BY HARRY RING
Suspicious or suspiciously? - Immigration cops raided a top secret weapons and nuclear research plant at Kirkland Air Force Base in New Mexico. They grabbed 16 allegedly undocumented immigrants hired by a contractor to repair a roof at the nuke site.
Staffers called la migra, saying some of the workers looked suspicious.
Modern adventure story -Jobless for three years, Lawrence Tervit left Britain for Continental Europe for an unsuccessful four-month job hunt, walking most of the way. Broke and trying to get home, he put together a makeshift raft to cross the English Channel. He got hit by one boat, survived, and was picked up by another, which returned him to France.
Smelling a story, a British daily paid his fare home.
No joke - The sailors who rescued him thought he was crazy But Lawrence Tervit felt he had no options. "I had no money," he said, "and the ferry company wouldn't let me make a reverse-call home. What else could I do? Desperate times call for desperate measures."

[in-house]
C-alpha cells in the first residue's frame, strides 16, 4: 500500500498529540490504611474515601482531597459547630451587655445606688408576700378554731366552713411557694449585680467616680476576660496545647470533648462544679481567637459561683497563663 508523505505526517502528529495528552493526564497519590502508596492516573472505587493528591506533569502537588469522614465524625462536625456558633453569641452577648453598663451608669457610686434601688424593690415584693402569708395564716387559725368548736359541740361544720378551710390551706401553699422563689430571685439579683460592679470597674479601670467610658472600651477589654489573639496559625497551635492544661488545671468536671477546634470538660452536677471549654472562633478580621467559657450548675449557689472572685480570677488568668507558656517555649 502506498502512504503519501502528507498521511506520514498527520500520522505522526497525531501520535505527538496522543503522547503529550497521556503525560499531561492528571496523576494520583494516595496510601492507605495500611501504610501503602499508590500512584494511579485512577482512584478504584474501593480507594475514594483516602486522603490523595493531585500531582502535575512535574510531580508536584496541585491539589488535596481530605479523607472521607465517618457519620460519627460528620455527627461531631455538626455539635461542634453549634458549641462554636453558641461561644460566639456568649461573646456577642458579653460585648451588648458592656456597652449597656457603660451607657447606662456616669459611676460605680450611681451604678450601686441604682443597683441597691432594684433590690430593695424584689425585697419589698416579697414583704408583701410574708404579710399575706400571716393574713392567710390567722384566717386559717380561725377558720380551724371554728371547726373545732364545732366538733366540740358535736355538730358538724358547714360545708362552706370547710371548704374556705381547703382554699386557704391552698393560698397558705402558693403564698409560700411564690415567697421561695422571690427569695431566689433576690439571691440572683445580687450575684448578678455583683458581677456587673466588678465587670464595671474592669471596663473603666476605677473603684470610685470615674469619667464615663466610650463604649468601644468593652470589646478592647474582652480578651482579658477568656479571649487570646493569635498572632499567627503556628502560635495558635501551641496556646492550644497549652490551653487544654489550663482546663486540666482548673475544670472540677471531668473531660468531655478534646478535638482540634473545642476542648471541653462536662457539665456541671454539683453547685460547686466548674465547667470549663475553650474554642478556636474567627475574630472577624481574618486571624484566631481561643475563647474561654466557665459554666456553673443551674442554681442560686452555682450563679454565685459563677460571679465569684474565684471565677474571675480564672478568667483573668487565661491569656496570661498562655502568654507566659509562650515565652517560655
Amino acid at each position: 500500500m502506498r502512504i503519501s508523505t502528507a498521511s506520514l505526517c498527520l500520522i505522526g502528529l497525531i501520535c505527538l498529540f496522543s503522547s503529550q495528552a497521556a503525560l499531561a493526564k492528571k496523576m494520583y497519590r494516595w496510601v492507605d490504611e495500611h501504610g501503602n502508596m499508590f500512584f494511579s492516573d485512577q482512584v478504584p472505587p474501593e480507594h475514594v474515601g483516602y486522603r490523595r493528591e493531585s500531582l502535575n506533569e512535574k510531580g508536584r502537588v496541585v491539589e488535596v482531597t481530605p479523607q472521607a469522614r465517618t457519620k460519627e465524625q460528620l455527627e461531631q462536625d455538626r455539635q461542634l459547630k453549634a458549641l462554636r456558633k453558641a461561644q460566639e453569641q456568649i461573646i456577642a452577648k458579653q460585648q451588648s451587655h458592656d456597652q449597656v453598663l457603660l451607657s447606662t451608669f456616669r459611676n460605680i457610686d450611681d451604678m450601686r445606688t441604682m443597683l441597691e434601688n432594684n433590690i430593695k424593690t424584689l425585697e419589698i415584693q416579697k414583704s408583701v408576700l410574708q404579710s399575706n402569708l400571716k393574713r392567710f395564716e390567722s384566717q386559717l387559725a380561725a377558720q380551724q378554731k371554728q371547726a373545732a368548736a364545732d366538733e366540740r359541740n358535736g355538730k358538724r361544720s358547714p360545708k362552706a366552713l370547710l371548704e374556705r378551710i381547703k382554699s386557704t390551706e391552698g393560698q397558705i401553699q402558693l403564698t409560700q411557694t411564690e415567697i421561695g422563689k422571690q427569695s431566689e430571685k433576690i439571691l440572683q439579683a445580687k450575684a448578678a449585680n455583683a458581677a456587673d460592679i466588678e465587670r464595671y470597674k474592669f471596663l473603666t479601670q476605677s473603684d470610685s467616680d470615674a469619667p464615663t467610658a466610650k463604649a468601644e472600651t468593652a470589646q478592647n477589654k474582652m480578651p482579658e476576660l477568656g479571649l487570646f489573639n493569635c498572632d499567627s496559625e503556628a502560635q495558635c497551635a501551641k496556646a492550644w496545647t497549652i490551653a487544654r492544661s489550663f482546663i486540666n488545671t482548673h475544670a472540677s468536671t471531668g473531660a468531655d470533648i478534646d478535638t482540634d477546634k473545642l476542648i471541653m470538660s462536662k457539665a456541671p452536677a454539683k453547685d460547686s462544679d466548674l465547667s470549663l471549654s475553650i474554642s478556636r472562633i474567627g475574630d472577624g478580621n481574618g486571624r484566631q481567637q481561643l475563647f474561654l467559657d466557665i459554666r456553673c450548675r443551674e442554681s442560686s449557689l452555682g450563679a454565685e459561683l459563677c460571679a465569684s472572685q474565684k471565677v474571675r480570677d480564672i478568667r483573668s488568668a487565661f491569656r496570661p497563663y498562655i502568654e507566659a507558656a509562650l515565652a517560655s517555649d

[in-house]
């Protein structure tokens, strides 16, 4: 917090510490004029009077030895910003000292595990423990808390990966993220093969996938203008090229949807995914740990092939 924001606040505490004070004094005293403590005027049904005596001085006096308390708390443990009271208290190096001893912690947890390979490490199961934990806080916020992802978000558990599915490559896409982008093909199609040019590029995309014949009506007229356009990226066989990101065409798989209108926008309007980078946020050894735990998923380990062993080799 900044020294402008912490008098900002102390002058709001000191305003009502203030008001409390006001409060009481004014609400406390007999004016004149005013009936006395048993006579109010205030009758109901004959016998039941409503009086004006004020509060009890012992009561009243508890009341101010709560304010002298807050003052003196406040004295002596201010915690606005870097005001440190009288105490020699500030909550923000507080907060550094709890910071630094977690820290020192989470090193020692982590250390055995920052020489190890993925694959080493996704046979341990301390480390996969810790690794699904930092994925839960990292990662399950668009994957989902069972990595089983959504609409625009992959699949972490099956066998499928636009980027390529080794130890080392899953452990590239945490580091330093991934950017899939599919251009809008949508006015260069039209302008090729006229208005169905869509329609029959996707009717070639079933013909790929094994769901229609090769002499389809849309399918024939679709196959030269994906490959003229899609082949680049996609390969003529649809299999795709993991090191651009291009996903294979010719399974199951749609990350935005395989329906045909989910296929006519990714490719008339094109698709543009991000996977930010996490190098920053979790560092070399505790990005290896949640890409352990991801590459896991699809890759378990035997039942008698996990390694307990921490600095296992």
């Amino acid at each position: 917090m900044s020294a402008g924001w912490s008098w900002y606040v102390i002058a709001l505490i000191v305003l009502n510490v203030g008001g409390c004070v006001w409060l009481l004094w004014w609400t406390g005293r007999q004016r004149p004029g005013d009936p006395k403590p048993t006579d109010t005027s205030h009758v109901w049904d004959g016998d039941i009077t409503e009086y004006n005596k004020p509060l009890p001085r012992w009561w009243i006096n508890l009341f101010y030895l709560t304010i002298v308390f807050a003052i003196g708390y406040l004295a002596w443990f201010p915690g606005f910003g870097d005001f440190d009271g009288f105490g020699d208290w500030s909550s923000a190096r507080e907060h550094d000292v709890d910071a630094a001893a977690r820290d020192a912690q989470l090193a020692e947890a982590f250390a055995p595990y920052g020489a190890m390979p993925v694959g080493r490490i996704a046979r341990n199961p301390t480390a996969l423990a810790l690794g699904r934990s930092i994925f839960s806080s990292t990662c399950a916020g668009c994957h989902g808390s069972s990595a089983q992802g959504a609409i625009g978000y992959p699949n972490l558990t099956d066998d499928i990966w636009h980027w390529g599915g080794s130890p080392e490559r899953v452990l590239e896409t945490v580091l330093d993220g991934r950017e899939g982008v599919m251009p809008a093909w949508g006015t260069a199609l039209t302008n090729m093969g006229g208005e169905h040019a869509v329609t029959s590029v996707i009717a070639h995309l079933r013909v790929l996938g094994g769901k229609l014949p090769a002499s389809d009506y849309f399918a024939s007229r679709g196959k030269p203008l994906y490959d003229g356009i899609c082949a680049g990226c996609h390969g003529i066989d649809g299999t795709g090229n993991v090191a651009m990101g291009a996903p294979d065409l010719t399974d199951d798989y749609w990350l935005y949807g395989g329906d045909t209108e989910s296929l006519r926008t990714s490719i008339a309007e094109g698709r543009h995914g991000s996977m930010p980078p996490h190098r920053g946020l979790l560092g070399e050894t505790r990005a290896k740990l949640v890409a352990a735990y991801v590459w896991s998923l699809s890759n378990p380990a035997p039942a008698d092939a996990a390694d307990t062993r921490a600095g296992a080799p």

The low-stress society - In the first half of the year, the five best-selling U.S. prescription medications included two antidepressants and two antiulcer drugs.
..meanwhile - 7-Eleven convenience stores are offering a quarter pound burger shaped like a frankfurter because they're easier to handle while driving. With a steady increase in dashboard dining, parts suppliers are developing microwaves, coolers, and trash compactors for cars.
A deal - The palm-size Motorola StarTAC 8600 cell phone boasts a lot of features, including an answering machine. (Why you need that on a phone you carry with you, we're not sure.) And it's now available for under $1,000.
But, please note, that's the tacky charcoal gray. If you're cool and require black, order directly from Motorola, $1,795.
For the rich and clumsy - We forgot. For one-touch dialing, the StarTAC will store 99 of your most frequently called numbers.
Order the black and a Motorola rep will come to your house and program it.
Puff, no problem - Imported into Mexico, a rising number of Cuba's famed cigars are finding their way into the United States, where they fetch up to $100 apiece. "It's the forbidden fruit factor," groused a Customs official, "the fact that it's illegal."
What to do? Simple. End the embargo on trade with Cuba.
Front page (for this issue) | Home | Text-version home